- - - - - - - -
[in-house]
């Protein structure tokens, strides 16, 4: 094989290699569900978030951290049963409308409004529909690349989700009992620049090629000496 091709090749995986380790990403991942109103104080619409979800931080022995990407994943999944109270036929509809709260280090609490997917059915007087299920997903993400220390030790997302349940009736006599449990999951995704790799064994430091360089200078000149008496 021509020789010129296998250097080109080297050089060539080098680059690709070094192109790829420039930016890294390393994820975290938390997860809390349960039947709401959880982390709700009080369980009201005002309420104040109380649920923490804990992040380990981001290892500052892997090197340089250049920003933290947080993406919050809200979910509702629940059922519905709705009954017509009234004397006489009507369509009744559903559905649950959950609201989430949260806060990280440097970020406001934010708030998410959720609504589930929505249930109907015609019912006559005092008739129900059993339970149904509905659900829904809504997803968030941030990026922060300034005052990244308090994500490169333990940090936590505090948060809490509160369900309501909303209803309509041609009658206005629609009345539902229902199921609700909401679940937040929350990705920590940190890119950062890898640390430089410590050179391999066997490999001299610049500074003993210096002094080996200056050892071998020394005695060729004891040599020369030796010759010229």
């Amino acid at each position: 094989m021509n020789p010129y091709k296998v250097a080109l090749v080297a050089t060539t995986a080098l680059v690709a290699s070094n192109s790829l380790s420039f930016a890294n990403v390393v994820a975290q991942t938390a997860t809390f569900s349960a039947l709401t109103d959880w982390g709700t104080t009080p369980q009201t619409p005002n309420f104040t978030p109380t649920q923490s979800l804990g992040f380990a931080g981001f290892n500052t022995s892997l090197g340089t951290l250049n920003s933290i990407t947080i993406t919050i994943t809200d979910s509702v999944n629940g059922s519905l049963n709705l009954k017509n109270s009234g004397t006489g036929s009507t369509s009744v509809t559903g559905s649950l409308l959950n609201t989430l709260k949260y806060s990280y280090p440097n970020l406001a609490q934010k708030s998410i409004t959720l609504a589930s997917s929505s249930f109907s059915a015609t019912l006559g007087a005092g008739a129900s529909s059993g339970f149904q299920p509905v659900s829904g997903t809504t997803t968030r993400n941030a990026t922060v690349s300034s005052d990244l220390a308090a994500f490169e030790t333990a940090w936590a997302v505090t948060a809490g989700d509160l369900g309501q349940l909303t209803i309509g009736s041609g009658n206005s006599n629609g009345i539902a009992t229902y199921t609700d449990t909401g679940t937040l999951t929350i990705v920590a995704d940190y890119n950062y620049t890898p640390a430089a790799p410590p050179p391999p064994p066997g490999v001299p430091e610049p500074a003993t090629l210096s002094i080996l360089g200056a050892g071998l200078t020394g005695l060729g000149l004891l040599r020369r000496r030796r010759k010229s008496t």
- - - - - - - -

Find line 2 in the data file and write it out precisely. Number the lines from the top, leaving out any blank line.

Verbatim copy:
């Protein structure tokens, strides 16, 4: 094989290699569900978030951290049963409308409004529909690349989700009992620049090629000496 091709090749995986380790990403991942109103104080619409979800931080022995990407994943999944109270036929509809709260280090609490997917059915007087299920997903993400220390030790997302349940009736006599449990999951995704790799064994430091360089200078000149008496 021509020789010129296998250097080109080297050089060539080098680059690709070094192109790829420039930016890294390393994820975290938390997860809390349960039947709401959880982390709700009080369980009201005002309420104040109380649920923490804990992040380990981001290892500052892997090197340089250049920003933290947080993406919050809200979910509702629940059922519905709705009954017509009234004397006489009507369509009744559903559905649950959950609201989430949260806060990280440097970020406001934010708030998410959720609504589930929505249930109907015609019912006559005092008739129900059993339970149904509905659900829904809504997803968030941030990026922060300034005052990244308090994500490169333990940090936590505090948060809490509160369900309501909303209803309509041609009658206005629609009345539902229902199921609700909401679940937040929350990705920590940190890119950062890898640390430089410590050179391999066997490999001299610049500074003993210096002094080996200056050892071998020394005695060729004891040599020369030796010759010229």